The Japanese Art of Miniature Trees and Landscapes: Their Creation, Care, and Enjoyment

The Japanese Art of Miniature Trees and Landscapes: Their Creation, Care, and Enjoyment

The Japanese Art of Miniature Trees and Landscapes: Their Creation, Care, and Enjoyment

The Japanese Art of Miniature Trees and Landscapes: Their Creation, Care, and Enjoyment

Excerpt

THE ART OF GROWING AND caring for miniature trees is one which may be enjoyed practically anywhere in the world, although it has reached its apex in Japan. Owning a particularly fine bonsai , as the Japanese call these trees--the word is written with characters meaning "tray" or "pot" and "to plant"--is a responsibility, not to be undertaken lightly. A Japanese who owns bonsai has nearly always taken the trouble to turn himself into an expert; he has studied the art and is probably acquiring a collection of these little masterpieces. He gives up a good deal of his time to their care, belongs perhaps to a bonsai society, allows his best trees to appear in exhibitions, and attends the annual auctions, sometimes to buy, sometimes to sell, sometimes just to "study form." He may well have inherited his most valuable trees from his father and grandfather, for bonsai lovers, like bonsai growers, are both born and made, artists and craftsmen with a long tradition behind them. The all-too- common practice among Western visitors to Japan of buying a bonsai and then allowing it to die through neglect or ignorance is shocking to the Japanese. They know that the dead tree, flung on the rubbish heap with a rueful "Oh, well, it wasn't so very expensive anyway," represents many years of loving care by some unknown gardener, whose grandfather may have sown the seed.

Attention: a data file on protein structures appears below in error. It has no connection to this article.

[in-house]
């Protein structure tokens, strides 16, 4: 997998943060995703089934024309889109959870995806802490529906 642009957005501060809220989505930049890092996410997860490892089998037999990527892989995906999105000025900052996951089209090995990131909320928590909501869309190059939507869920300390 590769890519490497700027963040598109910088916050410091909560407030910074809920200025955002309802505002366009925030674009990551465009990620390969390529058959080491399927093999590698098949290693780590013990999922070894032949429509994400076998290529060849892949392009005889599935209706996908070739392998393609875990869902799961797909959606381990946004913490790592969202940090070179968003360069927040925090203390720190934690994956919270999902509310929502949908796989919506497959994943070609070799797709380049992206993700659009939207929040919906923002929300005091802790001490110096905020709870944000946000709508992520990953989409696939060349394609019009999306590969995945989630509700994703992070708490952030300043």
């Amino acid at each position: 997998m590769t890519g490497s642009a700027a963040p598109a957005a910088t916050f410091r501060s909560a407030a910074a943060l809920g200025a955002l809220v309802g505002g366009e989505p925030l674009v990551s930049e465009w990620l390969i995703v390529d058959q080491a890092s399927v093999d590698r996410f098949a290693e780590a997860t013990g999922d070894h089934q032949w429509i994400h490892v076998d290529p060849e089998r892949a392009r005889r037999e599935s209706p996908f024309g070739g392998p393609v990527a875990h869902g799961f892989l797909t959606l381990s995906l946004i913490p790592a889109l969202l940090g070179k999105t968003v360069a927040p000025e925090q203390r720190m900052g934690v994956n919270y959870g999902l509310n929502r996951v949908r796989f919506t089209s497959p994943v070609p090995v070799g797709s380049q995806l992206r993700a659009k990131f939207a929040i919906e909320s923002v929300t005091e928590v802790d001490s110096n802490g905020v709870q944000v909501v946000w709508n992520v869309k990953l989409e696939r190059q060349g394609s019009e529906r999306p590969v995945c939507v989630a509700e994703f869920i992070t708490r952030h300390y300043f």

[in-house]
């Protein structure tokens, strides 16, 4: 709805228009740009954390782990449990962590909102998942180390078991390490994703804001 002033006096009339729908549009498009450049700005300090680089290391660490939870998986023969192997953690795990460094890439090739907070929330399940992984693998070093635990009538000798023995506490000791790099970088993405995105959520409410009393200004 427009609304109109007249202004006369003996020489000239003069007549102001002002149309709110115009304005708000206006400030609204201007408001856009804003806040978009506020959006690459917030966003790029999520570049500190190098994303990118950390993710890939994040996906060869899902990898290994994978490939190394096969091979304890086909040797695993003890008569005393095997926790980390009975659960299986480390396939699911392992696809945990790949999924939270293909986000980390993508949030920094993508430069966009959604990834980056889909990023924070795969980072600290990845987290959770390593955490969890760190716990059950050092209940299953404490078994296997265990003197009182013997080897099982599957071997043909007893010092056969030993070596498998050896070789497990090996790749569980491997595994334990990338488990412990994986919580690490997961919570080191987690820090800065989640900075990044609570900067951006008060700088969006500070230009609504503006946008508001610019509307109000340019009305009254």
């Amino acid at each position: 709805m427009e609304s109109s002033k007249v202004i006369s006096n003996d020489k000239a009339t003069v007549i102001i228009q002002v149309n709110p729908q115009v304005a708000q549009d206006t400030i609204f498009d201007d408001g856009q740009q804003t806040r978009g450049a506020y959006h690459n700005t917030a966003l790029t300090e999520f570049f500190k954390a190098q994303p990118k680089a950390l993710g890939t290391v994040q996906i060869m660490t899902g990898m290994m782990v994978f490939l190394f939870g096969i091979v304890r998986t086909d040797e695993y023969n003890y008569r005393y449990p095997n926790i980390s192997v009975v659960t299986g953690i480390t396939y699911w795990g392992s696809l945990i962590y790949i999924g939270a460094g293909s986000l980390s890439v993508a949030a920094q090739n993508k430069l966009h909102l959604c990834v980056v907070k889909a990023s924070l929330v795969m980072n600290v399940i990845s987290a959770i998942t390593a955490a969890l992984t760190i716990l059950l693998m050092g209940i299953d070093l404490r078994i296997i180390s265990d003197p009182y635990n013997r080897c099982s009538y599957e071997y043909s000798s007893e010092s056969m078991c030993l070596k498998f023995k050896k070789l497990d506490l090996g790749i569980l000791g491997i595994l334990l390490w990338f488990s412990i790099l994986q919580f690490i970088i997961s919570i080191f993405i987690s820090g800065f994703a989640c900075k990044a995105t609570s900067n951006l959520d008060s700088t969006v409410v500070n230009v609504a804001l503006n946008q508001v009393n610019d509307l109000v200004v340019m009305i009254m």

But the amateur should not be discouraged by this talk of many years and heavy responsibilities involved in making and caring for a perfect specimen. Perfection is rare, and enjoyment does not depend on it; and, as will be pointed out, there are short cuts and "tricks of the trade" by which a handsome bonsai can be created in months rather than years. It is certainly not difficult to learn at least the basic rules which will keep a bonsai alive. With a little trouble anyone who loves . . .

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